Explore
 Lists  Reviews  Images  Update feed
Categories
MoviesTV ShowsMusicBooksGamesDVDs/Blu-RayPeopleArt & DesignPlacesWeb TV & PodcastsToys & CollectiblesComic Book SeriesBeautyAnimals   View more categories »
Listal logo
Avatar

JxSxPx

Add JxSxPx as a friend


JxSxPx will be notified and will have to accept this friendship request, to view updates from JxSxPx and their ratings you must follow them.


Remove JxSxPx as a friend


Follow JxSxPx

Follow content (Lists, pictures, videos, reviews & votes)

Track ratings in these areas:
Movies Music
TV shows Books
DVDs Games

About me

I'm Jason. I'm a film, literary and pop culture enthusiast. Got a soft spot and deep love for animation, comics and nerdy things that go in tandem with them.

Lists

1 votes
100 Greatest American Albums of All Time (100 items)
Music list by JxSxPx
Published 4 days, 19 hours ago
33 votes
MOJO's Icons (100 items)
Person list by JxSxPx
Published 8 years, 11 months ago 1 comment
2 votes
VH1's 100 Greatest Women in Rock & Roll (100 items)
Person list by JxSxPx
Published 1 month ago
1 votes
Favorite Albums - Almost Made It (17 items)
Music list by JxSxPx
Last updated 3 months ago
3 votes
The 25 Best Films of the 21st Century So Far (25 items)
Movie list by JxSxPx
Published 3 months, 2 weeks ago



Recent reviews

All reviews - Movies (940) - TV Shows (89) - Books (2) - Music (124)

A Christmas Gift for You from Phil Spector

Posted : 3 weeks ago on 26 December 2017 06:29 (A review of A Christmas Gift For You From Phil Spector)

A Christmas Gift for You from Phil Spector is the sound of the super-producer taking his trademark “Wall of Sound” style and smashing beloved Christmas carols into it. “Winter Wonderland” and “White Christmas” now have more in common with “Da Doo Ron Ron” and “He’s a Rebel” than they do the traditional yuletide aesthetic. Spector brings his best talent to provide the center for all of this ornamentation (ha!), and what emerges is not only the greatest holiday album ever recorded, but also one of the all-time greatest pop albums.

 

Nostalgia permeates the songs here, and Spector’s trademark operatic tendencies and grandeur only underscore these traits. Whether it is LaLa Brooks’ teenaged vocals adding a childlike glee to “Rudolph the Red-Nosed Reindeer” or Bob B. Soxx’s impassioned statements on “The Bells of St. Mary’s,” Spector gets some of the best emotional readings any of these songs have ever received. Ronnie Spector’s innately sensual voice zaps the innocence out of “I Saw Mommy Kissing Santa Claus,” but her carnality adds a knowing wink to the construct of the song that makes it sound and feel fresh.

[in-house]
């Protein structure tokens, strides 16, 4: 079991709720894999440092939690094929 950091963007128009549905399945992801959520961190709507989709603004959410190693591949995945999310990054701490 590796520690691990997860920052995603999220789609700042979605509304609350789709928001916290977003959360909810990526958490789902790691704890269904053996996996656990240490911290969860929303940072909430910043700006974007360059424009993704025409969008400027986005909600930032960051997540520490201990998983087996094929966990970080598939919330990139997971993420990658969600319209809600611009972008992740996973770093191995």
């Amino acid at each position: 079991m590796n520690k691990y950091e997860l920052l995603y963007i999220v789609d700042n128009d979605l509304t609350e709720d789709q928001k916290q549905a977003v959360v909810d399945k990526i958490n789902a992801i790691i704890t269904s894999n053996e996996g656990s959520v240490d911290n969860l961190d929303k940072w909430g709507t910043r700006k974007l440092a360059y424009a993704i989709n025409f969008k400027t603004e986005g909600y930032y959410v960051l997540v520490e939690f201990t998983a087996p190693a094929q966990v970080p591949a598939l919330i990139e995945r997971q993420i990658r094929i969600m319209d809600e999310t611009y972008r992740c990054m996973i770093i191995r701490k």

His maximalist tendencies also make these songs play like rock and roll riots throughout. “Santa Claus is Coming to Town” is a rave-up that would sound right at home sandwiched in-between “Then He Kissed Me” and “I Wonder” on a Crystals album. It’s the sound of a group of young girls turning a fairy tale promise into a barn burner and an excuse to dance in the snow. Same goes for “Parade of the Wooden Soldiers” where their breathlessly girlish voices cascade over a beat made of pounding drums, horns, and clanking percussion.  

 

While Ronnie Spector does melt “Frosty the Snowman” through the sheer force of her sexuality, it’s “Sleigh Ride” that’s the biggest rocker on the album. Between the sound effects, the background chants of  “ring-a-ling-a-ling ding-dong-ding,” Ronnie’s sex kitten invitation, and a swirling production that threatens to spiral off into chaos before eventually succumbing at the very end, “Sleigh Ride” would be the highlight of just about any other album. Yet it has to settle for merely being second best here.

 

Darlene Love is the true MVP of this album, given her four solo appearances and background vocal work with Bob B. Soxx and the Blue Jeans, and there’s no stopping her. She’s playful on the surreal “Marshmallow World,” dreamy on “White Christmas,” and a one-woman choir on “Winter Wonderland” as Spector layers her vocals on top of each other. Nothing beats “Christmas (Baby Please Come Home),” the lone original song on this album and an emotional tour de force. In what is quite possibly the strongest vocal performance of her esteemed career, Love belts, yearns, and pours her heart and soul out all across “Christmas.” Her passion is enough to cause a blizzard during a Texas summer.

 

If there is one misstep on the album, it’s quite possibly the ending coda. Phil Spector speaks a few words of thanks before the entire recording artists harmonize a few lines of “Silent Night.” It’s over just as quickly as it starts and the harmonized vocals are heavenly, but Spector’s spoken word segment is a bit distracting. It doesn’t affect the enjoyment of the album in any major way.